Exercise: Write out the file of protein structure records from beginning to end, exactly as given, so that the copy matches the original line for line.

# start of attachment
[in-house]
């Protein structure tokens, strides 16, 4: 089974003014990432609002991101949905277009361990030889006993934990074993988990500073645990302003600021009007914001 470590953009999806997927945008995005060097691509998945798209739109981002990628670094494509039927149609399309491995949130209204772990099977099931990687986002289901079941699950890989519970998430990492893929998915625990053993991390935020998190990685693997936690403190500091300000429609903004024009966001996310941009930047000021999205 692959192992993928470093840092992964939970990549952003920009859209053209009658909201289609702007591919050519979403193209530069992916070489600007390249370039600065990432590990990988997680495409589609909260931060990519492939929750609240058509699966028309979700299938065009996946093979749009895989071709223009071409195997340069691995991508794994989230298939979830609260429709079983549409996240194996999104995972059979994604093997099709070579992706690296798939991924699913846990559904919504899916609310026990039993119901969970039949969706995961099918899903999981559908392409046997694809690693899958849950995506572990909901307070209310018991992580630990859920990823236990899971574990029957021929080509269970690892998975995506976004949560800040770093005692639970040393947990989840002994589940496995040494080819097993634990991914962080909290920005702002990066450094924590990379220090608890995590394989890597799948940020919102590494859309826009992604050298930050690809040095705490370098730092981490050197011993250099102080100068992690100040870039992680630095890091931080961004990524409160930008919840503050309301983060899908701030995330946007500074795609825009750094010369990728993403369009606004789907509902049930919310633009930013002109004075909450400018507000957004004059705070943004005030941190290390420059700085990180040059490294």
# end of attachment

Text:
[in-house]
């Protein structure tokens, strides 16, 4: 089974003014990432609002991101949905277009361990030889006993934990074993988990500073645990302003600021009007914001 470590953009999806997927945008995005060097691509998945798209739109981002990628670094494509039927149609399309491995949130209204772990099977099931990687986002289901079941699950890989519970998430990492893929998915625990053993991390935020998190990685693997936690403190500091300000429609903004024009966001996310941009930047000021999205 692959192992993928470093840092992964939970990549952003920009859209053209009658909201289609702007591919050519979403193209530069992916070489600007390249370039600065990432590990990988997680495409589609909260931060990519492939929750609240058509699966028309979700299938065009996946093979749009895989071709223009071409195997340069691995991508794994989230298939979830609260429709079983549409996240194996999104995972059979994604093997099709070579992706690296798939991924699913846990559904919504899916609310026990039993119901969970039949969706995961099918899903999981559908392409046997694809690693899958849950995506572990909901307070209310018991992580630990859920990823236990899971574990029957021929080509269970690892998975995506976004949560800040770093005692639970040393947990989840002994589940496995040494080819097993634990991914962080909290920005702002990066450094924590990379220090608890995590394989890597799948940020919102590494859309826009992604050298930050690809040095705490370098730092981490050197011993250099102080100068992690100040870039992680630095890091931080961004990524409160930008919840503050309301983060899908701030995330946007500074795609825009750094010369990728993403369009606004789907509902049930919310633009930013002109004075909450400018507000957004004059705070943004005030941190290390420059700085990180040059490294």